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Plaxico Burress to work for anti-violence programs
Question of the Day
NEW YORK (AP) - Head down, eyes focused on the ground, Plaxico Burress swayed back and forth like a receiver in the huddle waiting for the next play.
He wasn’t on a football field, hasn’t been on one for more than two years. Burress was listening to an introduction at the National Urban League before he spoke his piece. When the time came, Burress couldn’t have been more positive about rehabilitating his image.
“I’m a champion on the field, and my goal is to be a champion in life and off the field,” he said.
The 33-year-old former New York Giant and Pittsburgh Steeler said Monday he will be mentored by Magic Johnson and Tony Dungy. He’ll volunteer at Urban League youth programs and recruit other pro athletes to the program, and he’ll speak out for gun control.
“I’m eager and excited about the next step, not knowing where it will be,” he said. “I’m dedicated to change and just being a better person.”
The next step on the field is anyone’s guess, thanks to the lockout. Burress and his agent, Drew Rosenhaus, can’t speak to any teams about the free agent receiver.
The next moves away from football will be making appearances through the Urban League to speak with youngsters about where Burress went wrong and how they can avoid similar failures. Burress has pledged to devote 30 hours to help fight childhood obesity, promote mental and physical health and fitness, all in keeping with terms of probation.
Burress also will lecture on the dangers of owning or carrying a firearm. The Brady Center is the nation’s largest public interest organization dedicated to ending gun violence in this country. The center pressed for him to go to prison but ended up supporting his ultimately unsuccessful efforts to get work release last year.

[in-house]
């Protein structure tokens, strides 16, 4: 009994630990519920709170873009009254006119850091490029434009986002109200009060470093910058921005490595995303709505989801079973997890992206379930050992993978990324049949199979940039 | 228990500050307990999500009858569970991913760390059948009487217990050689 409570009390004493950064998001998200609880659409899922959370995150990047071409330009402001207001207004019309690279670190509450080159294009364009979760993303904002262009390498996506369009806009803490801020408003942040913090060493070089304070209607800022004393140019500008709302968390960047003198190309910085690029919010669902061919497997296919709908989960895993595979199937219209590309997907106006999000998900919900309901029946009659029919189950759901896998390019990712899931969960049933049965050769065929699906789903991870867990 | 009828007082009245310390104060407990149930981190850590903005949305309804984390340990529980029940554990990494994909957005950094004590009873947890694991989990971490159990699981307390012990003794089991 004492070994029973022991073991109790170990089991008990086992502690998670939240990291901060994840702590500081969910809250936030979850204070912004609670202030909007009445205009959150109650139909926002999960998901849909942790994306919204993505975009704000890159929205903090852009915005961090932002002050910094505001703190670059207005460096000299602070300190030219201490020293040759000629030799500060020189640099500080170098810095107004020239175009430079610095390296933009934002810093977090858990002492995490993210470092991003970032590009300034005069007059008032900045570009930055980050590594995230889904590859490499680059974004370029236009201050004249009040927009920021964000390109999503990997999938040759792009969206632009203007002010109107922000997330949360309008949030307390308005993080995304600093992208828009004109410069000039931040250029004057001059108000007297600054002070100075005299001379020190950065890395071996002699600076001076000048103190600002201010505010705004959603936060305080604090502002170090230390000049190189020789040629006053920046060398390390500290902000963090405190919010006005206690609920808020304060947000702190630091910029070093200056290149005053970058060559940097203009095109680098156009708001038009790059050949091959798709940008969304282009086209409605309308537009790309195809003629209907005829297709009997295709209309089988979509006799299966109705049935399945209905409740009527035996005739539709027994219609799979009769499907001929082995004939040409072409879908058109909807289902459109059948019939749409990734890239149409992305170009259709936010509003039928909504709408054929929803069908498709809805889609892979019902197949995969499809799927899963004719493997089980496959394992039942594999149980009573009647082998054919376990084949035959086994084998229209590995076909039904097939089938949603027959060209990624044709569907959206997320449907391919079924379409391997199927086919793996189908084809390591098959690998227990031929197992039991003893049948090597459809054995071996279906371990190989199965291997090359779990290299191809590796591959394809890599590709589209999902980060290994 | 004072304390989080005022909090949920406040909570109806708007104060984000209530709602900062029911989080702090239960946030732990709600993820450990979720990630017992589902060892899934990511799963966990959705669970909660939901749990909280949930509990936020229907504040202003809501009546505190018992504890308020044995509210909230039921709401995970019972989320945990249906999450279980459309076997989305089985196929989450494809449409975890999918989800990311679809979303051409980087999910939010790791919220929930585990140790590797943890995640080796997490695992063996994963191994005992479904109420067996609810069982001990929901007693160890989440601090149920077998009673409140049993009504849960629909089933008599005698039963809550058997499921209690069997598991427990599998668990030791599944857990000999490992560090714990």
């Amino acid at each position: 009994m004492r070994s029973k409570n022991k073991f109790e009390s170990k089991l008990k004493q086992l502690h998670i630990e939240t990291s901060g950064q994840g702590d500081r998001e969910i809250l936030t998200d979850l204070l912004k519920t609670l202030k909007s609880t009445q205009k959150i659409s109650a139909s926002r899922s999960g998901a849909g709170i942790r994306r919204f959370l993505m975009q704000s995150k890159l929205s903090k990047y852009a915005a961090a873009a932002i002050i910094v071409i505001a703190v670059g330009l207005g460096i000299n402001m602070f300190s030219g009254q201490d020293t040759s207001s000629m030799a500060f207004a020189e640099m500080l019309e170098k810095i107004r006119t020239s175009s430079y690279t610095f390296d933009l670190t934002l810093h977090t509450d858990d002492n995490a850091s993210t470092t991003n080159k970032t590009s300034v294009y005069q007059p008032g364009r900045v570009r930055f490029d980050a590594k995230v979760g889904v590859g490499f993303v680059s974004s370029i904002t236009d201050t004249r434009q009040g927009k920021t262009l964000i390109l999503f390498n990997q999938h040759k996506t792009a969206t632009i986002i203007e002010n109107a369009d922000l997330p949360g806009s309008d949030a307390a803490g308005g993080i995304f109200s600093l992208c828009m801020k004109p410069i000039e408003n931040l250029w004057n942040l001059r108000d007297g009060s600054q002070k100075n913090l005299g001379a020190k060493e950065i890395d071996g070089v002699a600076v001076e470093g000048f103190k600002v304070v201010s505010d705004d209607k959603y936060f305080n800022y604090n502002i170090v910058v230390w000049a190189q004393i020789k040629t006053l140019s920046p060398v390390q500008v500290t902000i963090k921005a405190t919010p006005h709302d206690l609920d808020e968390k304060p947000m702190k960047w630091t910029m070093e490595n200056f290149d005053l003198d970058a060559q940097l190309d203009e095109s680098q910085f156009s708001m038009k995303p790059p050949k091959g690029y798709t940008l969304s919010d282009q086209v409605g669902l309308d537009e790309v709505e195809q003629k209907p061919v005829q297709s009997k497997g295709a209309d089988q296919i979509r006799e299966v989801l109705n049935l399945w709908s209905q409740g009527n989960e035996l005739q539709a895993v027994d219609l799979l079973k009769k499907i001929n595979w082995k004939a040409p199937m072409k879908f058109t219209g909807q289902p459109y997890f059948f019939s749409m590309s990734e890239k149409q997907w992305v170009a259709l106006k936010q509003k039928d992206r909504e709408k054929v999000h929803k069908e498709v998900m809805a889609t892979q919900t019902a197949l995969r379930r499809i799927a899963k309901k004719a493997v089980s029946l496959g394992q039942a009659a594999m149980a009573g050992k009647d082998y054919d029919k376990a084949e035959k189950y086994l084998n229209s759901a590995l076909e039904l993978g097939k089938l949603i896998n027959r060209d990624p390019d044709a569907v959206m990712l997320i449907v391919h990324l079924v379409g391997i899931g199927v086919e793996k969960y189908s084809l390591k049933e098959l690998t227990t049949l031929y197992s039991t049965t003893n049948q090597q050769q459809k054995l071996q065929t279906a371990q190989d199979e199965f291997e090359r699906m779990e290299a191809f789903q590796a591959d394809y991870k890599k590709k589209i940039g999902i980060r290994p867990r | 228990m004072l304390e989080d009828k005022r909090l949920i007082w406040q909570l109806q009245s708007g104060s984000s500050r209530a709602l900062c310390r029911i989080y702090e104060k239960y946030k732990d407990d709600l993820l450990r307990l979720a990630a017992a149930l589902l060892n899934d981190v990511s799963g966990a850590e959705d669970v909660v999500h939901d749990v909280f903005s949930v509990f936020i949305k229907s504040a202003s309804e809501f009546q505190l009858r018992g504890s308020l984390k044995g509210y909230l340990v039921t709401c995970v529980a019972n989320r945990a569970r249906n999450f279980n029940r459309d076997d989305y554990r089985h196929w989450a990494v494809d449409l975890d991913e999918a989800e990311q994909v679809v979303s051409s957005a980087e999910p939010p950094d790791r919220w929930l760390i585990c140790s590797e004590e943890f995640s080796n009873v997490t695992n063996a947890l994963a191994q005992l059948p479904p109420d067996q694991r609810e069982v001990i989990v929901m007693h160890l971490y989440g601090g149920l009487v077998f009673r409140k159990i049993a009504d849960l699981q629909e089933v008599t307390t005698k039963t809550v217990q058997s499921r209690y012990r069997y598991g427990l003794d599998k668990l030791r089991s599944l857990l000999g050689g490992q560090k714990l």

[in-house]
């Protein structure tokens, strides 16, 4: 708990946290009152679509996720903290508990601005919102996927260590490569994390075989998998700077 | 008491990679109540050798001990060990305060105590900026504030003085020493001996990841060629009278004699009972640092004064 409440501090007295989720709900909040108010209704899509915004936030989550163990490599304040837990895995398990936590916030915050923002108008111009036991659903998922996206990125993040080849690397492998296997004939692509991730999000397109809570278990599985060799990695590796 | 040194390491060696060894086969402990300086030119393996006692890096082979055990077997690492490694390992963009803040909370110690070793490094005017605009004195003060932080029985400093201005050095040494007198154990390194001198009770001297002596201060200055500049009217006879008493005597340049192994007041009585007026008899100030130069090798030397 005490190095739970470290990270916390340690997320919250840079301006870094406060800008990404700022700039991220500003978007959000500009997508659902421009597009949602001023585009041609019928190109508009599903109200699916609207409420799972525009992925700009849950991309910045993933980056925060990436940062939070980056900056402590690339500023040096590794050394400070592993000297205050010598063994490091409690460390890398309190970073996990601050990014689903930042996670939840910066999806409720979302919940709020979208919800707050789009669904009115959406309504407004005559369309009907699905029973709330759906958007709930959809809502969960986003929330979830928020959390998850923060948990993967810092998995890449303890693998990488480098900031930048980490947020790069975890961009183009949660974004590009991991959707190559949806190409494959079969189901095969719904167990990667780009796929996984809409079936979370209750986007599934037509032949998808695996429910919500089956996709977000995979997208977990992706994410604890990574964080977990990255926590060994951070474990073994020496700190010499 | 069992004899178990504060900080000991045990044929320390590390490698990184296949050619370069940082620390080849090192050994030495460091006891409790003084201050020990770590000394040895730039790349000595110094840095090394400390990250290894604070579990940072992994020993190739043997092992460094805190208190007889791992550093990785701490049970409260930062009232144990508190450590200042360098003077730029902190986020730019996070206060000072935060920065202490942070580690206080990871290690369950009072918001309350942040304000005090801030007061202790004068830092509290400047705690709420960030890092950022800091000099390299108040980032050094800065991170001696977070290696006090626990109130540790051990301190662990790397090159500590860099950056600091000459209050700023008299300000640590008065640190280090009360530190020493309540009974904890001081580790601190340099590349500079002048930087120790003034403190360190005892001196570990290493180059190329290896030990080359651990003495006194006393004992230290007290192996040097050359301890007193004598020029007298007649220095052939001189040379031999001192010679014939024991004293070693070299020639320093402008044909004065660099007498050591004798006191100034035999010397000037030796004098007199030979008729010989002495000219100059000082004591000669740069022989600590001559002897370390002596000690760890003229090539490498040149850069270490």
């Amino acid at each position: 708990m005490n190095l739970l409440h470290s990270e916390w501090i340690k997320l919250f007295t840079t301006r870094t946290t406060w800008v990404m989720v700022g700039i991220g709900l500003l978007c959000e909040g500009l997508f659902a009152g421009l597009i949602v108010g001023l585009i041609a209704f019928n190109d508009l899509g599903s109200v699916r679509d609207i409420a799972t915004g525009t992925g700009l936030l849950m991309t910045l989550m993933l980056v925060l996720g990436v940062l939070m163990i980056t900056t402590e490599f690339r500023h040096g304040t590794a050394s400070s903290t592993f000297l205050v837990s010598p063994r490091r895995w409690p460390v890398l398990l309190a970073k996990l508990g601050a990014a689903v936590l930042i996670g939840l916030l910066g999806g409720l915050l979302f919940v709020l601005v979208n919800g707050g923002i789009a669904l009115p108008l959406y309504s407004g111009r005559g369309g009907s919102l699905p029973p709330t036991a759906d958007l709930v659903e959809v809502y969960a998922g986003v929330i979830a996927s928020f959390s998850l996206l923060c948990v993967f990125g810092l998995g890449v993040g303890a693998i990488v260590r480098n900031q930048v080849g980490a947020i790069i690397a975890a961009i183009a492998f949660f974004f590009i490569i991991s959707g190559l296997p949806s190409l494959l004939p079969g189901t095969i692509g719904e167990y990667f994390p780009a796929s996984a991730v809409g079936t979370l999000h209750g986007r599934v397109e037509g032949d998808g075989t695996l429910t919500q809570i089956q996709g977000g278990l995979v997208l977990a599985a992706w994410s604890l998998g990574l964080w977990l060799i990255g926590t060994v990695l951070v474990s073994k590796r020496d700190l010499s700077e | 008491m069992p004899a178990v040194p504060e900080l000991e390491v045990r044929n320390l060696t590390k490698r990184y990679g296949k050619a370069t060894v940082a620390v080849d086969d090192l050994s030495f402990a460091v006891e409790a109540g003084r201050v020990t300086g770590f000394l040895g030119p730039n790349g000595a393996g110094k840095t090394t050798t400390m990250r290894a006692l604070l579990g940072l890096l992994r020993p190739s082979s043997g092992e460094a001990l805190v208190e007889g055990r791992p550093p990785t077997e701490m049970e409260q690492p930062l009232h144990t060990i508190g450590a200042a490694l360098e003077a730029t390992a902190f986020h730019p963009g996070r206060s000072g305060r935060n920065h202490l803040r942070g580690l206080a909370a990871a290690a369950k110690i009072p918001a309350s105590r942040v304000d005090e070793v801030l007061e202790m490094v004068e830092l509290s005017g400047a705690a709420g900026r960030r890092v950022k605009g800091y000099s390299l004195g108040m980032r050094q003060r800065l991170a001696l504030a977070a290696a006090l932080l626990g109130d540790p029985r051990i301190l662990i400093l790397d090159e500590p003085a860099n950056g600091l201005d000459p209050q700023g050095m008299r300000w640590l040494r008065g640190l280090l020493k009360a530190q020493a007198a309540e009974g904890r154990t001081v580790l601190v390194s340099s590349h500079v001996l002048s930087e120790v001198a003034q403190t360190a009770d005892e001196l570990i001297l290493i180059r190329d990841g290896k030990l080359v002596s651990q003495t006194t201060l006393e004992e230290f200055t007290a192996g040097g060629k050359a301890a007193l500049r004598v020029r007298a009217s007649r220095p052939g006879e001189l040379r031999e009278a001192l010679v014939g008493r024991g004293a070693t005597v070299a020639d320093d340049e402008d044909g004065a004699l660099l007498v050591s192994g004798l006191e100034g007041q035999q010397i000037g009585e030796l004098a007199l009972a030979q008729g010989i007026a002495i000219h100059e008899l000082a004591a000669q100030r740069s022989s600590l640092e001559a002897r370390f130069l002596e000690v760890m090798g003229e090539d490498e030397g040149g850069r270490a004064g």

“I made a bad decision and it all can be taken away from you so quick,” Burress said at the Urban League headquarters on Wall Street. “You have to be cognizant of every decision you make and what impact it can have.”
Dungy has helped Michael Vick after the quarterback served 16 months in a federal prison for his role in a dogfighting ring. He visited with Burress when the player was incarcerated, and Dungy readily agreed to serve as a mentor for Burress when asked.
“I don’t think playing football is the most important thing for him, although he wants to play,” the Super Bowl-winning coach with the Indianapolis Colts said. “I think family and contributing to (society) and making a difference in a positive way is very important to Plaxico.”
Burress caught the winning touchdown in the 2008 Super Bowl. Nine months later, his unlicensed handgun accidentally went off in a Manhattan nightclub, striking his thigh.
He said he would tell other players: “If you’re going to carry a weapon, make sure you’ve done everything properly, that you’re obeying all the laws or the rules of that state, and you know fully how to operate the weapon if you choose to carry one.”
Owning a firearm has become the norm in the NFL. Dungy, who retired after the 2008 season, recalled that at the first meeting of every training camp, he would ask how many players owned weapons. As many as 90 percent would raise their hands.
“That’s the society we live in,” he said. “They feel they have to get a gun to protect themselves or because everyone else is doing it. That doesn’t need to be the situation.”
AP Sports Writer Tom Canavan and AP Writer Jennifer Peltz contributed to this story.
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